The campo (italian for 'field') was born of an enlightened bit of urban planning in 1293 by the city's reigning fathers, the council of nine. Siena's hilly topography required that the lower half of the piazza, and the Palazzo Pubblico, be supported by an enormous buttress. The project was finished in just over 50 years (by comparison Florence's Duomo took 130 and Arezzo gave up after 700). The Fonte Gaia - the aquaduct-fed fountain at the highest point of the Campo was added in 1349, an engineering feat for its day. The city council still operates from the upper floors of the Palazzo Pubblico, with the Museo Civico below. The Torre del Mangia, named for its first watchman whose nickname was Mangiaguadagni ('eat what you earn') and whose statue stands in the courtyard, offers a magnificent view, 388 steps up, of Siena and its surroundings. Its bell once marked the opening of the city gates at dawn, lunch time, sunset and the end of the working day, and the closing of the gates three hours after sunset.

16:30 pm

Leave the Campo by Via Rinaldini with the Palazzo Piccolomini on your right, then turn left into Banchi di Sotto. About 300m/330 yards along, turn right into Banchi di Sopra. Continue past the Palazzo Tolomei to the Piazza Salimbeni, then veer left onto Via Pianigiani into Piazza Matteoti and left again into Via del Paradiso to regain the parking lot. The Piccolominis, in spite of their diminutive name (both 'piccolo' and 'mini' mean small), were one of the great families of Siena. Many Italian surnames reflect the characteristics of the head of the family at the time when surnames came into common use; 'Belliocchi' means 'beautiful eyes;' 'Mangiavachi,' less poetically, means 'eats cows.' These names are still very much in use, often to the embarrassment of their modern bearers. There is no indication that Aenus Sylvius, the Piccolomini who built the lovely travertine palazzo off the Campo, was vertically challenged but he was certainly not one to shrink from public view: the façade of his palazzo in Siena is plastered with the family crest (five crescent moons) and he went on, as pope Pius II , to build a city - Pienza - according to his personal utopian vision. Before you turn into Via Banco di Sopra, note the beautiful Loggia dei Mercanzi straight ahead on your left. Along the Via Banchi di Sopra is the Piazza Tolomei, where a statue of a female wolf is suckling two small boys atop a column: the boys are Romulus and Remus, mythical founders of Rome, and it is the son of Remus, Senius, who is said to have founded Siena in the 8C BC. Further along Banchi di Sopra is the very pretty Piazza Salimbeni, where three adjoining palazzi, each built a century apart, now form the headquarters of what claims to be the world's oldest bank, the Monte dei Paschi di Siena, established in 1472 (a statue of the founder stands in the centre). The Nannini family has been making coffee and more in Siena since 1911; stop at their pretty caffè at Banchi di Sopra 26, or a gelato at their outlet opposite the Piazza Salimbeni.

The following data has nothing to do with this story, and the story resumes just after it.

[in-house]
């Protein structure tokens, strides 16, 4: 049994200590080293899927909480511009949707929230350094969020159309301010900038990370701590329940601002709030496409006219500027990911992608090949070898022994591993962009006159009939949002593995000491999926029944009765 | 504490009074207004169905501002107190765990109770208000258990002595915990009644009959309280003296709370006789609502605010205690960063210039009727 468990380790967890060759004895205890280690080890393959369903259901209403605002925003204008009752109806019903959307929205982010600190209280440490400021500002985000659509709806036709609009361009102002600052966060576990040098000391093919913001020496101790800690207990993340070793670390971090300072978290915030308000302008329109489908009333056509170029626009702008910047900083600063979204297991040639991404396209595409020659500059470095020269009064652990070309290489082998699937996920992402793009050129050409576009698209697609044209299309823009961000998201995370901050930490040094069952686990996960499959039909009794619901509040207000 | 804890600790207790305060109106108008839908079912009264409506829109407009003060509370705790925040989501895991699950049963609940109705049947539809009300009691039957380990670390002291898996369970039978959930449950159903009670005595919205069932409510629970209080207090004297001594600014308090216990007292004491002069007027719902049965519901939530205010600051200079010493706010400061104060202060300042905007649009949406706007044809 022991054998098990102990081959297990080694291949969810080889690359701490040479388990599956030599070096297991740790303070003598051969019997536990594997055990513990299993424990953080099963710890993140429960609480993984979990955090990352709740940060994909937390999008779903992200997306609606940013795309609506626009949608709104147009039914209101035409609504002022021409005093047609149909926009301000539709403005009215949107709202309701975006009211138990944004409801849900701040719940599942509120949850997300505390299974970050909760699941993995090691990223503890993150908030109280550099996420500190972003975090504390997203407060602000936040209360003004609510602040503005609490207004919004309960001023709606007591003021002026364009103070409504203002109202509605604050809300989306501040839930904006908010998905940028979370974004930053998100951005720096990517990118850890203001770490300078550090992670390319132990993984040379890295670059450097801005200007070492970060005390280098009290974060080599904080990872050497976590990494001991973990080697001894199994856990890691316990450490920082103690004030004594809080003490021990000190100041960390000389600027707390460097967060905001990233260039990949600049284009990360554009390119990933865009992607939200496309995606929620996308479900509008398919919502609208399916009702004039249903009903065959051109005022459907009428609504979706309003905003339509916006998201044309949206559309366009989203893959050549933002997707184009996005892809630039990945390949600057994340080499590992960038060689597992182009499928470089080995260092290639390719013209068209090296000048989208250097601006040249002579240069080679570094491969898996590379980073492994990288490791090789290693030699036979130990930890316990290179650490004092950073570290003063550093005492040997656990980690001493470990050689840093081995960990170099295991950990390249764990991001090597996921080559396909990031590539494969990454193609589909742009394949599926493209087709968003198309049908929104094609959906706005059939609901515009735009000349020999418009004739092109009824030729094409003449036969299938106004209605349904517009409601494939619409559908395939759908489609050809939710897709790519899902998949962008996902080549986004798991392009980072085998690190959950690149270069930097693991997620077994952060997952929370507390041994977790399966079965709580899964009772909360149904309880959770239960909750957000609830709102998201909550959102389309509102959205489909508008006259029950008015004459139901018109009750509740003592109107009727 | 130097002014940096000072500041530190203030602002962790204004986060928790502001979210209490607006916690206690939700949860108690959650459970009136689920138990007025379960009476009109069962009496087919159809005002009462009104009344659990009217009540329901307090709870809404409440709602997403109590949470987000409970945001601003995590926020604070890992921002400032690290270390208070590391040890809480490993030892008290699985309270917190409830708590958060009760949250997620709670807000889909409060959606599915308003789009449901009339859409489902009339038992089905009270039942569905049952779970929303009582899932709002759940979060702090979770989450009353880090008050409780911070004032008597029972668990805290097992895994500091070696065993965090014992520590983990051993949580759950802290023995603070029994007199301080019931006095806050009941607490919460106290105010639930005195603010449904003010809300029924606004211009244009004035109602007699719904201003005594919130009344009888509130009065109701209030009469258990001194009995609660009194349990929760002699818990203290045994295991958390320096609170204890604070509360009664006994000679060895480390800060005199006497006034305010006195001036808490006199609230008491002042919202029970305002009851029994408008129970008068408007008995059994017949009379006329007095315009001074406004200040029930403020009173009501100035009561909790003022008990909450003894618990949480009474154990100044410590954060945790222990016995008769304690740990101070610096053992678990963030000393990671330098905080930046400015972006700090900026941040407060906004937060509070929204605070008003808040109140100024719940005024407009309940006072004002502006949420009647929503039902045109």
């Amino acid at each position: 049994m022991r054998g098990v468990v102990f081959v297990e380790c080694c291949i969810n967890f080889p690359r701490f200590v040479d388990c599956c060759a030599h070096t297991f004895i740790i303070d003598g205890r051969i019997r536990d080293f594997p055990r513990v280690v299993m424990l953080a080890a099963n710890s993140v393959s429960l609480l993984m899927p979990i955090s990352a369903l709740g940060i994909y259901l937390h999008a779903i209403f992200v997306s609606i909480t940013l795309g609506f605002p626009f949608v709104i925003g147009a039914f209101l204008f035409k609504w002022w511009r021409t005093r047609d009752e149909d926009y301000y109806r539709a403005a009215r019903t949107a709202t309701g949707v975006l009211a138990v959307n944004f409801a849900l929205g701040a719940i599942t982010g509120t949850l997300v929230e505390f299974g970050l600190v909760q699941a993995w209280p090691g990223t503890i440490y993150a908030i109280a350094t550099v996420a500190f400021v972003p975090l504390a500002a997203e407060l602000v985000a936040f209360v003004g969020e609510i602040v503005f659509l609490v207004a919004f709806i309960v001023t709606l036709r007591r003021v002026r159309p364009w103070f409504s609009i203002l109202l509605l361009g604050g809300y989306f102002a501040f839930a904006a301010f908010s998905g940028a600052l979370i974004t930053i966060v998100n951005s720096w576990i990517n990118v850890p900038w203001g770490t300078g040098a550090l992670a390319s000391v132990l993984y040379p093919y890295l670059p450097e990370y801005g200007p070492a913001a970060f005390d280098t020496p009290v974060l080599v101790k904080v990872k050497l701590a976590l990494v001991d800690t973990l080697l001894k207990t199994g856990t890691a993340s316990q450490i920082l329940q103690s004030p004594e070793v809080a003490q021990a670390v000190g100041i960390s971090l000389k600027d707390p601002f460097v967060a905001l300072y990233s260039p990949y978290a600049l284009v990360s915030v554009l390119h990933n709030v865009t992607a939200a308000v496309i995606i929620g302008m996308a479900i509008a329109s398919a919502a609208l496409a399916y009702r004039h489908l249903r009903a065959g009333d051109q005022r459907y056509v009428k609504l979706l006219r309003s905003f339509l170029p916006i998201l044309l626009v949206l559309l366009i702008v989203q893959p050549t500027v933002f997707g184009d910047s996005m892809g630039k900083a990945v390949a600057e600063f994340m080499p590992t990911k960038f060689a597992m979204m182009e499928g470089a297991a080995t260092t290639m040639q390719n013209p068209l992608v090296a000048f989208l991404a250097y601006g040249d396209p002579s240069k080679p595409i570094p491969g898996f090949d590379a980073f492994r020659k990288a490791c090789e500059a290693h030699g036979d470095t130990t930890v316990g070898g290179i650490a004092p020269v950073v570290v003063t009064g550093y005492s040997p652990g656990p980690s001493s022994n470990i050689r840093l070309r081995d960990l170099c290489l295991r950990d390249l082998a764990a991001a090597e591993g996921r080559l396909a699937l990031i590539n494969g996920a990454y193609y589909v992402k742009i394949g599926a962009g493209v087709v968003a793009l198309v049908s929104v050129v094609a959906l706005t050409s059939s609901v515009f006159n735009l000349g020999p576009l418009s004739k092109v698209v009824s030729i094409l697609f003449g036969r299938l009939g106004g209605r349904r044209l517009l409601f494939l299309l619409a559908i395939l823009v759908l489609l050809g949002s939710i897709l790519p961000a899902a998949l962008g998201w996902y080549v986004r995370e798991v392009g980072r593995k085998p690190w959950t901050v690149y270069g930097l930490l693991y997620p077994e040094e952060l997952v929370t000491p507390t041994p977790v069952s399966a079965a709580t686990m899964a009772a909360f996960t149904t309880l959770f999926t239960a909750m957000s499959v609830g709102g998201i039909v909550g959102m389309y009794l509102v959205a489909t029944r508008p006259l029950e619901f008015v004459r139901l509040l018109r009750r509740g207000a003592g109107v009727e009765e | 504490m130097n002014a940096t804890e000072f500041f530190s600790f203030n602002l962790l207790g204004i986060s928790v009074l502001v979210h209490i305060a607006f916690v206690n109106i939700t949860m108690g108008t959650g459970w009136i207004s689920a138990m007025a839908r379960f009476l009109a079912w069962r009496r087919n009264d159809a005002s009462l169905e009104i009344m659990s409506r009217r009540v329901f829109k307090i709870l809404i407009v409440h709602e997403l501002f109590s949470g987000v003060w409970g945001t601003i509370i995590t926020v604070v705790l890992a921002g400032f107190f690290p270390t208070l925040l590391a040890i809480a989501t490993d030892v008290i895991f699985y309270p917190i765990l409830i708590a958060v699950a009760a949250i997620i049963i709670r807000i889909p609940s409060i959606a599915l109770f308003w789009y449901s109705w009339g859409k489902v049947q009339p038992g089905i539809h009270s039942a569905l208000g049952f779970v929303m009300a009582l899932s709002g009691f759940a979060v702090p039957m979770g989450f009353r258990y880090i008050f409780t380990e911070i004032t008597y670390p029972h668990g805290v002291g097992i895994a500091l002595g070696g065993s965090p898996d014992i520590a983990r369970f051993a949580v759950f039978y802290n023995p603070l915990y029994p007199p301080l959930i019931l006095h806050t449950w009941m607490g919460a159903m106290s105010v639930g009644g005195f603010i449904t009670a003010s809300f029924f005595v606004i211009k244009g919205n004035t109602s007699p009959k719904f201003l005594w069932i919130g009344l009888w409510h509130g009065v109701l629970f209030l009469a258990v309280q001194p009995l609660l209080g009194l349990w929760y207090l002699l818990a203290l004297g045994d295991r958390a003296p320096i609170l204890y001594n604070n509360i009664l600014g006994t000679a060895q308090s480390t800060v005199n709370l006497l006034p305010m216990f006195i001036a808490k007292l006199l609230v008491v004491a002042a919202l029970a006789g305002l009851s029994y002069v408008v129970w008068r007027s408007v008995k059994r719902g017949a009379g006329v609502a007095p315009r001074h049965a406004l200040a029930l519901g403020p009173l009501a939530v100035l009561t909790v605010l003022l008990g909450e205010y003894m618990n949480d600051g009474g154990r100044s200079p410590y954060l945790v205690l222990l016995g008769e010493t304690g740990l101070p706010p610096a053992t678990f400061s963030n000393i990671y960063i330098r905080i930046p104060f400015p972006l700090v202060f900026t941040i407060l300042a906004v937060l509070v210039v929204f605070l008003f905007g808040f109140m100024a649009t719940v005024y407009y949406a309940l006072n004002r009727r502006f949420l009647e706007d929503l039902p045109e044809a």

Restaurants & caffès

Book ahead. Lunch is generally served 12:30-2:30pm.

Antica Osteria da Divo Updated Tuscan dishes in an updated medieval interior. Via Franciosa 29 - 0577 286 054. Open daily.

Le Campane Via delle Campane 6 0577 284 035. Sienese specialties and fish. Closed Monday.

Cantinetta Antinori 0577 48 013. Updated Tuscan dishes in a converted medieval pharmacy. Closed Sunday.

Osteria Le Logge Via del Porrione, 33 Light meals and a long wine list with wood panelling and a bread oven. Bookings not accepted. Via dei Tavolini 18-20 055 268 590. Open Monday-Saturday non-stop 8am-9pm.

Gallo Nero Via del Porrione 65 0577 284 356. Medieval cuisine in a vaulted room. Closed Monday November-February.

Taverna San Giuseppe Via Giovanni Dupre 132 0577 42286. Local favourite. Closed Sunday.

Antica Trattoria Botteganova5 Modern Tuscan. on the road to Montevarchi . SS408/ strada Chiantigiana 29 - 0577 284230. Closed Sunday.